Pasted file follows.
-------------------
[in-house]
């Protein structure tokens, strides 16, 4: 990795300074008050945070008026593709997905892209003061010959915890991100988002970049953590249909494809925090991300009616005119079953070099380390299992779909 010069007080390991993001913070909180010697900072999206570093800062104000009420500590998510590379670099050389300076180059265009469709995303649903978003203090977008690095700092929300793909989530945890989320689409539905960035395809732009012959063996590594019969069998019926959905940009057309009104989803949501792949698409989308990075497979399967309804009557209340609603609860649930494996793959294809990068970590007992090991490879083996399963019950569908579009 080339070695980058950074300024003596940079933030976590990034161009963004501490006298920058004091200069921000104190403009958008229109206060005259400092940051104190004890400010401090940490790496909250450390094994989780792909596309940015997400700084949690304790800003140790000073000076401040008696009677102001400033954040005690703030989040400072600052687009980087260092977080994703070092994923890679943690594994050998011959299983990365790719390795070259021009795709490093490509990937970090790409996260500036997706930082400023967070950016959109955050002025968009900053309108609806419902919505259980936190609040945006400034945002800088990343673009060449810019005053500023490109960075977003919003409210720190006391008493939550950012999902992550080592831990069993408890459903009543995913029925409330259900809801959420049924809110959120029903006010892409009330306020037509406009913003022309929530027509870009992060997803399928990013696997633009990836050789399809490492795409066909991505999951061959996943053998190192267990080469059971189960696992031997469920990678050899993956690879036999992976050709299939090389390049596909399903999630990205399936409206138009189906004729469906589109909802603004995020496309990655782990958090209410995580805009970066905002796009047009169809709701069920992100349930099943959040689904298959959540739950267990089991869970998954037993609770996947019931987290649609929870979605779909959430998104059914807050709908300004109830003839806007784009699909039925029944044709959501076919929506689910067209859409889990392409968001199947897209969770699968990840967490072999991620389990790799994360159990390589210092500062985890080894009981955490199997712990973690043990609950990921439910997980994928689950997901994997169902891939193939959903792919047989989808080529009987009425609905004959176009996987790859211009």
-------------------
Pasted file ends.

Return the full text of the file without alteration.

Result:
[in-house]
């Protein structure tokens, strides 16, 4: 990795300074008050945070008026593709997905892209003061010959915890991100988002970049953590249909494809925090991300009616005119079953070099380390299992779909 010069007080390991993001913070909180010697900072999206570093800062104000009420500590998510590379670099050389300076180059265009469709995303649903978003203090977008690095700092929300793909989530945890989320689409539905960035395809732009012959063996590594019969069998019926959905940009057309009104989803949501792949698409989308990075497979399967309804009557209340609603609860649930494996793959294809990068970590007992090991490879083996399963019950569908579009 080339070695980058950074300024003596940079933030976590990034161009963004501490006298920058004091200069921000104190403009958008229109206060005259400092940051104190004890400010401090940490790496909250450390094994989780792909596309940015997400700084949690304790800003140790000073000076401040008696009677102001400033954040005690703030989040400072600052687009980087260092977080994703070092994923890679943690594994050998011959299983990365790719390795070259021009795709490093490509990937970090790409996260500036997706930082400023967070950016959109955050002025968009900053309108609806419902919505259980936190609040945006400034945002800088990343673009060449810019005053500023490109960075977003919003409210720190006391008493939550950012999902992550080592831990069993408890459903009543995913029925409330259900809801959420049924809110959120029903006010892409009330306020037509406009913003022309929530027509870009992060997803399928990013696997633009990836050789399809490492795409066909991505999951061959996943053998190192267990080469059971189960696992031997469920990678050899993956690879036999992976050709299939090389390049596909399903999630990205399936409206138009189906004729469906589109909802603004995020496309990655782990958090209410995580805009970066905002796009047009169809709701069920992100349930099943959040689904298959959540739950267990089991869970998954037993609770996947019931987290649609929870979605779909959430998104059914807050709908300004109830003839806007784009699909039925029944044709959501076919929506689910067209859409889990392409968001199947897209969770699968990840967490072999991620389990790799994360159990390589210092500062985890080894009981955490199997712990973690043990609950990921439910997980994928689950997901994997169902891939193939959903792919047989989808080529009987009425609905004959176009996987790859211009």